The other two settlements on Nalichenua are Apaxaina and Yol Invak. Apaxaina, the Great Oasis to the south, is a giant crater which includes the lowest point on Nalichenua. Although there is more atmosphere at Apaxaina, its proximity to the southern polar regions makes much of the region too cold to be habitable. Nevertheless, Woomera, Nalichenua's spaceport, is built at the northern edge of Apaxaina.
Yol Invak, the last community, lies to the northeast of Apaxaina. Yol Invak, like Panantseyo and Piyazu Tzepeh, is a settlement in the old ocean bottoms of the northern hemisphere. The Hroseri live closest to the equator while the Ihippi and Ealoni live further north. The Ealoni live in some of the higher rims.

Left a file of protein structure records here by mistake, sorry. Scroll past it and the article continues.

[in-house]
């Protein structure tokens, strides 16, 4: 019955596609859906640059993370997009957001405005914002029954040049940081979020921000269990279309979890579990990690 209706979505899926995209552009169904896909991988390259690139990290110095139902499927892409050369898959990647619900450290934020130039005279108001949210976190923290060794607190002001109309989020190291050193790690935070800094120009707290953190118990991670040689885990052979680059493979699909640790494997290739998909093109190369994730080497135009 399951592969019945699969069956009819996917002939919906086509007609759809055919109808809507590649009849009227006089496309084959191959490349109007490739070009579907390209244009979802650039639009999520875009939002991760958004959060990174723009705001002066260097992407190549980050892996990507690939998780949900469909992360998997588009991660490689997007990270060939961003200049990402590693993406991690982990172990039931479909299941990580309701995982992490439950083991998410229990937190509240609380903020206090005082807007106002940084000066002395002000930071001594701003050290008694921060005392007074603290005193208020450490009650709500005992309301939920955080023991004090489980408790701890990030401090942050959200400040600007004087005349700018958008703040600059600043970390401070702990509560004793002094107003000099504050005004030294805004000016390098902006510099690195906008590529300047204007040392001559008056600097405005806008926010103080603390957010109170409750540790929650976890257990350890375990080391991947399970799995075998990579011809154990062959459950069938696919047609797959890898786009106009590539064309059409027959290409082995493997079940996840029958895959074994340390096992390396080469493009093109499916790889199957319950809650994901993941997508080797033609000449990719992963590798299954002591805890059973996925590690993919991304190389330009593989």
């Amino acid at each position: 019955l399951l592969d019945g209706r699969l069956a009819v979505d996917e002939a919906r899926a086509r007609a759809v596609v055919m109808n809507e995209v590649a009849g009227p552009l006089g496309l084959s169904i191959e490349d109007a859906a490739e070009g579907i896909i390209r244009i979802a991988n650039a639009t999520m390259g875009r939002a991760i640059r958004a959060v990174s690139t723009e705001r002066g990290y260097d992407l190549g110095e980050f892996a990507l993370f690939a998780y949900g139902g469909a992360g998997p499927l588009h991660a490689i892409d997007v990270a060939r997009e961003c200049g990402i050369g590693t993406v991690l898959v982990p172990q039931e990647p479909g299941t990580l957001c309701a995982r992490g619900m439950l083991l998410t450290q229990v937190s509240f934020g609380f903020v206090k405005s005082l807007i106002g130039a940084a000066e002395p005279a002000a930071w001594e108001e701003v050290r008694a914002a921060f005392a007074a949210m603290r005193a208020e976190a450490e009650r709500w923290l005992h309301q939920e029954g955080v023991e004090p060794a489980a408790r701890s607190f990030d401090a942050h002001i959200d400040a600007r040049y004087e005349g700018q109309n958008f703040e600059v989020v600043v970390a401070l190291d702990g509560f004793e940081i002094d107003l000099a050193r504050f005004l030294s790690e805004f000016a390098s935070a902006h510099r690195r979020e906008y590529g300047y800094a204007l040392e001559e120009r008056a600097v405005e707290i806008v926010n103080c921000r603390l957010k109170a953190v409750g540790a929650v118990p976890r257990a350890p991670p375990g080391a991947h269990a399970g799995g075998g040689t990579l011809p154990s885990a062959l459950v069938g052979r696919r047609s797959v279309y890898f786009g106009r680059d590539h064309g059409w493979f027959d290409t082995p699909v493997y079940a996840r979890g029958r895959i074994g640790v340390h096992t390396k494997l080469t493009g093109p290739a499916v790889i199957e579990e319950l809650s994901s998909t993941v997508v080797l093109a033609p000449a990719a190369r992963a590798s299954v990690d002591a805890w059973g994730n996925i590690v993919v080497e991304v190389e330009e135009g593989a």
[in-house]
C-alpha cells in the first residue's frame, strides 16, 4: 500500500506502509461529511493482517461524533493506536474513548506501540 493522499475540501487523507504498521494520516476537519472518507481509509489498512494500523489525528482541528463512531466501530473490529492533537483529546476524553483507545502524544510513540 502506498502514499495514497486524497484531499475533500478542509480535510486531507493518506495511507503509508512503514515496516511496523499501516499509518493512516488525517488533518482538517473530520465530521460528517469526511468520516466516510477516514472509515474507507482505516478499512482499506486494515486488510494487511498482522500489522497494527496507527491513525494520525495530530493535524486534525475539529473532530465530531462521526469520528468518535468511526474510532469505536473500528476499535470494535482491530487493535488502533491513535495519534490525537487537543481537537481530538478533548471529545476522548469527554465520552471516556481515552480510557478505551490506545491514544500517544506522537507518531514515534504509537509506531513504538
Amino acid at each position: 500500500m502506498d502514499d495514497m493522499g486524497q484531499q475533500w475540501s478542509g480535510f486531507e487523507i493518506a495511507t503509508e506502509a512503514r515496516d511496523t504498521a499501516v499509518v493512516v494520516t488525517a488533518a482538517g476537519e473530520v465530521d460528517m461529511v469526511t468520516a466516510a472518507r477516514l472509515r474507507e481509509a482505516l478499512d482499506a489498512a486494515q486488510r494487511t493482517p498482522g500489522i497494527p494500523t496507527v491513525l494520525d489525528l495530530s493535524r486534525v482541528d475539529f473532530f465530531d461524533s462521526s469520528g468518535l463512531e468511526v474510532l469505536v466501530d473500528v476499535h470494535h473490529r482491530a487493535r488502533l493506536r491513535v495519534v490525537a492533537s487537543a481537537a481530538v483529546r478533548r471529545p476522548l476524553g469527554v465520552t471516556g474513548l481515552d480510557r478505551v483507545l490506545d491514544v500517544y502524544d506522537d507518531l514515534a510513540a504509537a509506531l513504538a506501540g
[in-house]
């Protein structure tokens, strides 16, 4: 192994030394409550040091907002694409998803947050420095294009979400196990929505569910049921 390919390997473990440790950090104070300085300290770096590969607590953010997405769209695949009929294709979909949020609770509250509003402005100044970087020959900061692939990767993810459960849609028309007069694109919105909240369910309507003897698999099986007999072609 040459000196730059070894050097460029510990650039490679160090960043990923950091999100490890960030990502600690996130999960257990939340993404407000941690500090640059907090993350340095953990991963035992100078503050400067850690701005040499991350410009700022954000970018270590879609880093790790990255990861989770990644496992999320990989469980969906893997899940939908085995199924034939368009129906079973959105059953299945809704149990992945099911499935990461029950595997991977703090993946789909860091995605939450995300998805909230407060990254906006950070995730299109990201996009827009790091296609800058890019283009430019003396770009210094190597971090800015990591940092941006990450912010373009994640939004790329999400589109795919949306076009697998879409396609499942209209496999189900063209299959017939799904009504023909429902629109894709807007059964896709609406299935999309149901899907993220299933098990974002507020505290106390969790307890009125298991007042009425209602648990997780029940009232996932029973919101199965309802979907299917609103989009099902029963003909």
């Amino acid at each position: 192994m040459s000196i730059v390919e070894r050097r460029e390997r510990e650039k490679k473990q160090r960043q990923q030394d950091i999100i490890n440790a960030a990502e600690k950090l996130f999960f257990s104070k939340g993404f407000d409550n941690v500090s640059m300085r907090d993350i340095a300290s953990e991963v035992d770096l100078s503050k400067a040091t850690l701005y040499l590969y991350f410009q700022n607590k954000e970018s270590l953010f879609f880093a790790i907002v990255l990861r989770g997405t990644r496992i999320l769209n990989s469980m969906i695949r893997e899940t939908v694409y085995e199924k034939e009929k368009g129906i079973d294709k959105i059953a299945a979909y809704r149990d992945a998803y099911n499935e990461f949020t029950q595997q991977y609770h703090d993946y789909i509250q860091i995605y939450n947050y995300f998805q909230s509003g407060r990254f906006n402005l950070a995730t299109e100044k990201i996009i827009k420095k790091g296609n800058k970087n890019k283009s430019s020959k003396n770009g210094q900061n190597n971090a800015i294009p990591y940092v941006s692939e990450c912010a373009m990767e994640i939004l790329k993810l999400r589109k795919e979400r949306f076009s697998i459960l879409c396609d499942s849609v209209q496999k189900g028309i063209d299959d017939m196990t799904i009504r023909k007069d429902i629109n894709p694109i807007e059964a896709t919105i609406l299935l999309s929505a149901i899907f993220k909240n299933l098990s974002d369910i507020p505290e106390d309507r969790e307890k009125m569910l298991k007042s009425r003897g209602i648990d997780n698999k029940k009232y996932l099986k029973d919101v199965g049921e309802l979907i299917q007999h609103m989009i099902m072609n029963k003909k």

As if the deteriorating climate were not enough, an even greater disaster came to Nalichenua in 2140. Centauri warships landed on Nalichenua near Jonol in Greater Ahandrama and offloaded Narn prisoners. The Centauri had conquered the Narn homeworld in 2110 and they needed somewhere to send the rebels who continued to fight for independence from the Centauri. The Centauri shot the Ihippi and Hroseri on sight, thinking them to be no better than animals. The Hroseri and Ihippi survived by hiding in the caves and tunnels linking Ahandrama and Iterae and by making more tunnels in caves in the Greater Ahandrama area. The Ealoni, who looked more like the Centauri, were considered primitives worth enslaving. So the Ealoni were forced to give up their lands and work in the Centauri prisons. The Centauri wardens built themselves nice oxygenated, pressurized living quarters while the Narn subsisted in barely adequate prisons. More prisons were set up at Yol Tinvak, Piyazu Tzepeh, and Apaxaina. This lasted until 2251 when Emperor Turhan freed Nalichenua from Centauri control. The Narn prisoners were eventually repatriated to Narn and the Ealoni, Ihippi, and Hroseri tried to recover from the occupation.